If the child looks ill (with pneumonia or influenza) or is short of breath with tachypnea (with asthma or foreign body aspiration), or, the child is working hard to breathe (perhaps with chest retractions) – there is cause for alarm. There might be a high fever (with pneumonia, but some children can run sudden high fevers with otherwise innocuous viral infections). Therefore, parents must look out for fast breathing, chest retractions, and wheezing as danger signs. This is so because children with neither fever nor chest signs had a probability of complications of only 6%, for children with chest signs it was 18%, with fever it was 28%, and when both fever and chest signs were present the probability was 40%(7)Hay AD, Fahey T, Peters TJ, Wilson A: Predicting complications from acute cough in pre-school children in primary care: a prospective cohort study. Br J Gen Pract. 2004;54(498):9–14.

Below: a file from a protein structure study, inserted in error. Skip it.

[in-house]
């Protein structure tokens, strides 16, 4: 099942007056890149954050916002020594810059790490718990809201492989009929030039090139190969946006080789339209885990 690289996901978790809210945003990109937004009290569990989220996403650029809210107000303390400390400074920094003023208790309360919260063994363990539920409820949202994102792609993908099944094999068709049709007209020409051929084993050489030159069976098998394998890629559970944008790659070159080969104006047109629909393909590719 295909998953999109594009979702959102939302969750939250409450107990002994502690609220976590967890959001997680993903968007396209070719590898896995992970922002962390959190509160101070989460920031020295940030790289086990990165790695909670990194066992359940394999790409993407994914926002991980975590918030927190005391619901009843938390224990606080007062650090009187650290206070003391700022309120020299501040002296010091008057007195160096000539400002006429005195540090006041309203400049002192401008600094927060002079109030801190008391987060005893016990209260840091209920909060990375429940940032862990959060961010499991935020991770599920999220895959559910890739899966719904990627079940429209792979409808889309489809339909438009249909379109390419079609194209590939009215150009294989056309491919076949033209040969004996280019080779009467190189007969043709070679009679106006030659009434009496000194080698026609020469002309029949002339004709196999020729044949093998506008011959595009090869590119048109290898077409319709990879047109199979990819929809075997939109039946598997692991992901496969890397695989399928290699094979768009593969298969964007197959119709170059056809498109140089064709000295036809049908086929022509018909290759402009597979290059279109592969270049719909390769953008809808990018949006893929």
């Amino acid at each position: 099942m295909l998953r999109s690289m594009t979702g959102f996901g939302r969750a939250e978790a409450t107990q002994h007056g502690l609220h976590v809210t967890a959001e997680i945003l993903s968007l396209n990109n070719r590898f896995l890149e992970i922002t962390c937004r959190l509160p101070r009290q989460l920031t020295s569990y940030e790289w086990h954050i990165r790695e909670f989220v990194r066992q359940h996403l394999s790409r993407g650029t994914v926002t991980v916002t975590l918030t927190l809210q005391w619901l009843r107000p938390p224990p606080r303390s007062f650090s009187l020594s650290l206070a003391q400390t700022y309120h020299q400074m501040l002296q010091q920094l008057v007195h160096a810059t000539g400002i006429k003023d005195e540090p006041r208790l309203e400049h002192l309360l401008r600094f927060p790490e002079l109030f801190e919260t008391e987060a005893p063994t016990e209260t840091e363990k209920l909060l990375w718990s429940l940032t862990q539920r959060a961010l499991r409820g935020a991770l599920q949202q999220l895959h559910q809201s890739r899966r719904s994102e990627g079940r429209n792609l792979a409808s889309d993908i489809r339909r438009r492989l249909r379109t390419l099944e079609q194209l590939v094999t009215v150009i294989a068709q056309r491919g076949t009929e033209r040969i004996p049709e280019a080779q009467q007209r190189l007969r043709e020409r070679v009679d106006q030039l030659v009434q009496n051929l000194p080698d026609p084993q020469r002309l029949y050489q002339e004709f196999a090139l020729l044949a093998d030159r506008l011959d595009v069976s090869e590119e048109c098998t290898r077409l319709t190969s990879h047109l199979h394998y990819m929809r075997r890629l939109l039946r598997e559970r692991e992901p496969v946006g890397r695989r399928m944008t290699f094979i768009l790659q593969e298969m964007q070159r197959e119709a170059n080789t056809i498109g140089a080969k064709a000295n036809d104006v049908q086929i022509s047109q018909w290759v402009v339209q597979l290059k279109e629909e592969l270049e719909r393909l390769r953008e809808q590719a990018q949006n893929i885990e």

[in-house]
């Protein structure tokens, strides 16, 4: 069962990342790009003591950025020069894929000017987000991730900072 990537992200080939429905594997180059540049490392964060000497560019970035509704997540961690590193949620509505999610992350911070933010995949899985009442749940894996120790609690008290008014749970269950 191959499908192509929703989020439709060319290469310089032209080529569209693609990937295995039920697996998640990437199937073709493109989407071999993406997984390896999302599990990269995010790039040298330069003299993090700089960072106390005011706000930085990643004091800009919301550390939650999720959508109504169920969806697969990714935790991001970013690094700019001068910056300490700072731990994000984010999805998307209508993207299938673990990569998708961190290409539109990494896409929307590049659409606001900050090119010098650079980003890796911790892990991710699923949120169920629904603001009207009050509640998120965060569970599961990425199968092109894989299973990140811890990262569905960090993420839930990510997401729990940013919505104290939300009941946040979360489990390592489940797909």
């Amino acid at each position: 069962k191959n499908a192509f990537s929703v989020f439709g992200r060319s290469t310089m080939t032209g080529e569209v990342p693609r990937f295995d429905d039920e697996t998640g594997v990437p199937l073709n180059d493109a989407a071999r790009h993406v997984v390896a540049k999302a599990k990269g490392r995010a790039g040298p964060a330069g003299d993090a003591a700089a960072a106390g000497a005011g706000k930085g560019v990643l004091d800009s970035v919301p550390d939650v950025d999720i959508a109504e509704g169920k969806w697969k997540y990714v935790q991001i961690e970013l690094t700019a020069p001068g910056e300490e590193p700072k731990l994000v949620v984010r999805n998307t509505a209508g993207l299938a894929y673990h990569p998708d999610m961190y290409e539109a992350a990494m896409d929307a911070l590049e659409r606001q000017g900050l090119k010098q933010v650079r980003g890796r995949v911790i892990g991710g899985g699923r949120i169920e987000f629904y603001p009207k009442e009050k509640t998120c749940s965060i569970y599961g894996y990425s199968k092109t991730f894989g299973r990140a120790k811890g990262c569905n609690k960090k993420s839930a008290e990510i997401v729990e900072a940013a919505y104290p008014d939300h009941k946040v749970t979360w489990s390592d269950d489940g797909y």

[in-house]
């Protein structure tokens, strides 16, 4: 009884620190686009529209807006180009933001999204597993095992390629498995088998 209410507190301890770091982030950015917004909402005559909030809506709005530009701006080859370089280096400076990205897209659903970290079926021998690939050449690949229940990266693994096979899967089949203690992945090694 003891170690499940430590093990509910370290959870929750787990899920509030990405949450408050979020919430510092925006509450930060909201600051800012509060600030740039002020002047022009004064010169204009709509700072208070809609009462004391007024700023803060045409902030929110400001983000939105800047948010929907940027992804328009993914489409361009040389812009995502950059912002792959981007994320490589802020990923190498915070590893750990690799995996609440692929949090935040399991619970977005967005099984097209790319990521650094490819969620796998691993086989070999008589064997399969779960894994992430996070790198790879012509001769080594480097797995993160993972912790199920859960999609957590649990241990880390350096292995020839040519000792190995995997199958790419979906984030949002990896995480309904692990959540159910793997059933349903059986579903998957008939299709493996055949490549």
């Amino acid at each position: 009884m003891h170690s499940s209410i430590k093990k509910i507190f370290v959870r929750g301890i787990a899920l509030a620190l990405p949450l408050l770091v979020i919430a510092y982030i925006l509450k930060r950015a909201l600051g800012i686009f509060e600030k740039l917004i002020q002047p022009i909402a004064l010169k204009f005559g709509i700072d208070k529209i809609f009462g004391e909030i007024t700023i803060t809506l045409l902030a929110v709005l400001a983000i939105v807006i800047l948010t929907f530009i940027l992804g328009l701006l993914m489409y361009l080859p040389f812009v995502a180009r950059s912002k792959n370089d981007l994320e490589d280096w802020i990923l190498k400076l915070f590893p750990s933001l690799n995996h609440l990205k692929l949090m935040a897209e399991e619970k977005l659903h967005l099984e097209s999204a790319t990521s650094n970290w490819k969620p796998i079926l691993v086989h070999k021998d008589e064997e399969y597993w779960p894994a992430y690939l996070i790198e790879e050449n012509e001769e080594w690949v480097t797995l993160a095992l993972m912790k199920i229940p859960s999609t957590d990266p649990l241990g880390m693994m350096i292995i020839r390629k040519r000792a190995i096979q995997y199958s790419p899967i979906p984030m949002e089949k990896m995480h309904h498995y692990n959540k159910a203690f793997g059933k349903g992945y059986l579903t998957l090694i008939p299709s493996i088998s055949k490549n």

A Homeopathic perspective
In addition to understanding the physiological and pathological findings with regards to the cough, a homeopathic approach requires collection of all subjective symptoms – in other words, a narrative of how the complaint is felt and perceived by the sick person. Symptoms are the person’s individual response to the disease. That is why those symptoms which are peculiar or typical to named disease will score lower in the hierarchy of importance in the selection the remedy.